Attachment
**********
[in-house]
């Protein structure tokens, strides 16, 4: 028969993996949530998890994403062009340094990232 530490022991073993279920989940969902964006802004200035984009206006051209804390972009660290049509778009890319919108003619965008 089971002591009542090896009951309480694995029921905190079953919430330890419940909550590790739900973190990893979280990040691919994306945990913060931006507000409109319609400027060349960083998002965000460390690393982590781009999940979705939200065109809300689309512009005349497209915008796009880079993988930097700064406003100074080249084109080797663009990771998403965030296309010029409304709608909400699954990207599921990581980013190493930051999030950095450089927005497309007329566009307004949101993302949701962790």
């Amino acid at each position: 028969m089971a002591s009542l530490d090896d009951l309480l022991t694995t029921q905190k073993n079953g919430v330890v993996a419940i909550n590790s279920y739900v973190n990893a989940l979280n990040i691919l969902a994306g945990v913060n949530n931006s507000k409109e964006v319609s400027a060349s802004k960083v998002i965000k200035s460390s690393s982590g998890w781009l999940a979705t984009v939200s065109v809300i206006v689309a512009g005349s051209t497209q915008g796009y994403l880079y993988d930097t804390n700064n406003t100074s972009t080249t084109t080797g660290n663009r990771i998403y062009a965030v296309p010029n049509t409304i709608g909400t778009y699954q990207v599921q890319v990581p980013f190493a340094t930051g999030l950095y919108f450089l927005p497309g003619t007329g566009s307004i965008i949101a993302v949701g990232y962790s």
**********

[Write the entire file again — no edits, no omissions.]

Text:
[in-house]
């Protein structure tokens, strides 16, 4: 028969993996949530998890994403062009340094990232 530490022991073993279920989940969902964006802004200035984009206006051209804390972009660290049509778009890319919108003619965008 089971002591009542090896009951309480694995029921905190079953919430330890419940909550590790739900973190990893979280990040691919994306945990913060931006507000409109319609400027060349960083998002965000460390690393982590781009999940979705939200065109809300689309512009005349497209915008796009880079993988930097700064406003100074080249084109080797663009990771998403965030296309010029409304709608909400699954990207599921990581980013190493930051999030950095450089927005497309007329566009307004949101993302949701962790």
């Amino acid at each position: 028969m089971a002591s009542l530490d090896d009951l309480l022991t694995t029921q905190k073993n079953g919430v330890v993996a419940i909550n590790s279920y739900v973190n990893a989940l979280n990040i691919l969902a994306g945990v913060n949530n931006s507000k409109e964006v319609s400027a060349s802004k960083v998002i965000k200035s460390s690393s982590g998890w781009l999940a979705t984009v939200s065109v809300i206006v689309a512009g005349s051209t497209q915008g796009y994403l880079y993988d930097t804390n700064n406003t100074s972009t080249t084109t080797g660290n663009r990771i998403y062009a965030v296309p010029n049509t409304i709608g909400t778009y699954q990207v599921q890319v990581p980013f190493a340094t930051g999030l950095y919108f450089l927005p497309g003619t007329g566009s307004i965008i949101a993302v949701g990232y962790s």